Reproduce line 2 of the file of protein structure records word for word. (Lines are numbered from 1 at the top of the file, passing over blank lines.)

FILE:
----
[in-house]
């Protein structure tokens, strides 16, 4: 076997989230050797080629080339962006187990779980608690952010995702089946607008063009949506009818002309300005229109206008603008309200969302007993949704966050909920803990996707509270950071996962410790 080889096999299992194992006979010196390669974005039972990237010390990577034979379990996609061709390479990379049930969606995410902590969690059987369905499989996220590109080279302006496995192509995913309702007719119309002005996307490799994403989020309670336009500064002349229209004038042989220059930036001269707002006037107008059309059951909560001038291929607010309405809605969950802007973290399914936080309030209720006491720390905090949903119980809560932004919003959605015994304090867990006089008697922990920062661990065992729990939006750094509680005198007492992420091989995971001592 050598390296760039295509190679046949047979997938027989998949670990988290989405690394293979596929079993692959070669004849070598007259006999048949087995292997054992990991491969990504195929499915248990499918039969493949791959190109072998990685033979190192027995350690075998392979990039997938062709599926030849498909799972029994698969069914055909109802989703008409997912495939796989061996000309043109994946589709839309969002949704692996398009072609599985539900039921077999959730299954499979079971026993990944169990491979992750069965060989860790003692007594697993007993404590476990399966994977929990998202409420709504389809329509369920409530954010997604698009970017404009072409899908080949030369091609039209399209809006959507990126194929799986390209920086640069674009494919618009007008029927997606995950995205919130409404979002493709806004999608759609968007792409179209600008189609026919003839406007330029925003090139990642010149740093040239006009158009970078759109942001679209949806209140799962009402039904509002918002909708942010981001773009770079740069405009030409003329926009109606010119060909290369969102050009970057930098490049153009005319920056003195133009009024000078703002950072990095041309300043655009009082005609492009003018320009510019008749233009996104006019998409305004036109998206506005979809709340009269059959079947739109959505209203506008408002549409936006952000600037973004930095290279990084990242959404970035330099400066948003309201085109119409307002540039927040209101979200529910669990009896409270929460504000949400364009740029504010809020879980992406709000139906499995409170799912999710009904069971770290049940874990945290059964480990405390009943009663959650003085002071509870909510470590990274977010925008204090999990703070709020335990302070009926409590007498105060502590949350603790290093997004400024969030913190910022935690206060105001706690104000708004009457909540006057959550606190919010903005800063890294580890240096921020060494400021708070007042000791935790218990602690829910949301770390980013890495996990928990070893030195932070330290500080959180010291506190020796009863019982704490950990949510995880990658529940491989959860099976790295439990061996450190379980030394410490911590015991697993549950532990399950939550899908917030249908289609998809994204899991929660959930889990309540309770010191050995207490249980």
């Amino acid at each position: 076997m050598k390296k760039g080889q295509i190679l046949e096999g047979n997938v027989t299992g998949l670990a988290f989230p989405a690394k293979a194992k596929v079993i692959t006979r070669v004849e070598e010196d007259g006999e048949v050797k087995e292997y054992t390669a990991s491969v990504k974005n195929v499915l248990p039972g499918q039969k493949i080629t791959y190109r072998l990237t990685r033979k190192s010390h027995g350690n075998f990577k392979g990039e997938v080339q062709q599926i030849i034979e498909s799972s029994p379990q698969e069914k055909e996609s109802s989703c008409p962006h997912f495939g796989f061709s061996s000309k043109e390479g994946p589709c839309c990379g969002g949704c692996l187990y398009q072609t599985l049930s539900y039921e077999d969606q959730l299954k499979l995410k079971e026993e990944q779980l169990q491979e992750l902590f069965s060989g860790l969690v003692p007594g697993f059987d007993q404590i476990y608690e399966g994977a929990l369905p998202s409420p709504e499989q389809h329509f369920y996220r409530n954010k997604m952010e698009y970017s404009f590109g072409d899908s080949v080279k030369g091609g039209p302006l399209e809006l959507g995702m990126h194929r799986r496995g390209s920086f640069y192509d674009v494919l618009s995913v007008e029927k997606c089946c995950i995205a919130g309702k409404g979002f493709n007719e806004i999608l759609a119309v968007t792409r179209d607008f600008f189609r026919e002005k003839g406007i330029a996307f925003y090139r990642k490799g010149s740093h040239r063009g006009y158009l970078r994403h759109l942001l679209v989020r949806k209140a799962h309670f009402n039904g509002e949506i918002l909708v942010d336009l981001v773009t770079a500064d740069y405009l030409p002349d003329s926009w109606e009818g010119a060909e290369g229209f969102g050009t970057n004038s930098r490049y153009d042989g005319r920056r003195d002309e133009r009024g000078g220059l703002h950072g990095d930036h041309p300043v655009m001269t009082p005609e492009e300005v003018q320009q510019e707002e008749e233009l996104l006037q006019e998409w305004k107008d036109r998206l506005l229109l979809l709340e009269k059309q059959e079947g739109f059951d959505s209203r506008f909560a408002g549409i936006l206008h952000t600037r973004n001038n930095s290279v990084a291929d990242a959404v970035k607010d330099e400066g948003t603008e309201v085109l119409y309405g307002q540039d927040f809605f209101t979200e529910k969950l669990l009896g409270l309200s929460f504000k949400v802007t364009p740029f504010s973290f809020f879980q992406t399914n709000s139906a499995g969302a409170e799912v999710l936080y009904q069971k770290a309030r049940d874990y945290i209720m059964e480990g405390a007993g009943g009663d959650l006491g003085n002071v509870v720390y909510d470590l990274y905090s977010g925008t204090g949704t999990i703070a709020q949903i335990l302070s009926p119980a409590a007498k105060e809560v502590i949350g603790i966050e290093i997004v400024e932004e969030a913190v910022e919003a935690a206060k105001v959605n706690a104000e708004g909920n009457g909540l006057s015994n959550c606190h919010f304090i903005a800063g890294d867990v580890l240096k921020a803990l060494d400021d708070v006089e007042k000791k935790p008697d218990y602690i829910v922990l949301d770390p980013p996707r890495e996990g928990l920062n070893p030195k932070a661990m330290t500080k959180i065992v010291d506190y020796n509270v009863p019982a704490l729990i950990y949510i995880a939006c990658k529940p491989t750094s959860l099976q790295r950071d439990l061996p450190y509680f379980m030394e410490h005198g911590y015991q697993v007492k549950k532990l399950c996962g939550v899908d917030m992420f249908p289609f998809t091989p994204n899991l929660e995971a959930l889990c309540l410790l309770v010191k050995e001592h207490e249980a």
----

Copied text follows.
């Protein structure tokens, strides 16, 4: 076997989230050797080629080339962006187990779980608690952010995702089946607008063009949506009818002309300005229109206008603008309200969302007993949704966050909920803990996707509270950071996962410790 080889096999299992194992006979010196390669974005039972990237010390990577034979379990996609061709390479990379049930969606995410902590969690059987369905499989996220590109080279302006496995192509995913309702007719119309002005996307490799994403989020309670336009500064002349229209004038042989220059930036001269707002006037107008059309059951909560001038291929607010309405809605969950802007973290399914936080309030209720006491720390905090949903119980809560932004919003959605015994304090867990006089008697922990920062661990065992729990939006750094509680005198007492992420091989995971001592 050598390296760039295509190679046949047979997938027989998949670990988290989405690394293979596929079993692959070669004849070598007259006999048949087995292997054992990991491969990504195929499915248990499918039969493949791959190109072998990685033979190192027995350690075998392979990039997938062709599926030849498909799972029994698969069914055909109802989703008409997912495939796989061996000309043109994946589709839309969002949704692996398009072609599985539900039921077999959730299954499979079971026993990944169990491979992750069965060989860790003692007594697993007993404590476990399966994977929990998202409420709504389809329509369920409530954010997604698009970017404009072409899908080949030369091609039209399209809006959507990126194929799986390209920086640069674009494919618009007008029927997606995950995205919130409404979002493709806004999608759609968007792409179209600008189609026919003839406007330029925003090139990642010149740093040239006009158009970078759109942001679209949806209140799962009402039904509002918002909708942010981001773009770079740069405009030409003329926009109606010119060909290369969102050009970057930098490049153009005319920056003195133009009024000078703002950072990095041309300043655009009082005609492009003018320009510019008749233009996104006019998409305004036109998206506005979809709340009269059959079947739109959505209203506008408002549409936006952000600037973004930095290279990084990242959404970035330099400066948003309201085109119409307002540039927040209101979200529910669990009896409270929460504000949400364009740029504010809020879980992406709000139906499995409170799912999710009904069971770290049940874990945290059964480990405390009943009663959650003085002071509870909510470590990274977010925008204090999990703070709020335990302070009926409590007498105060502590949350603790290093997004400024969030913190910022935690206060105001706690104000708004009457909540006057959550606190919010903005800063890294580890240096921020060494400021708070007042000791935790218990602690829910949301770390980013890495996990928990070893030195932070330290500080959180010291506190020796009863019982704490950990949510995880990658529940491989959860099976790295439990061996450190379980030394410490911590015991697993549950532990399950939550899908917030249908289609998809994204899991929660959930889990309540309770010191050995207490249980």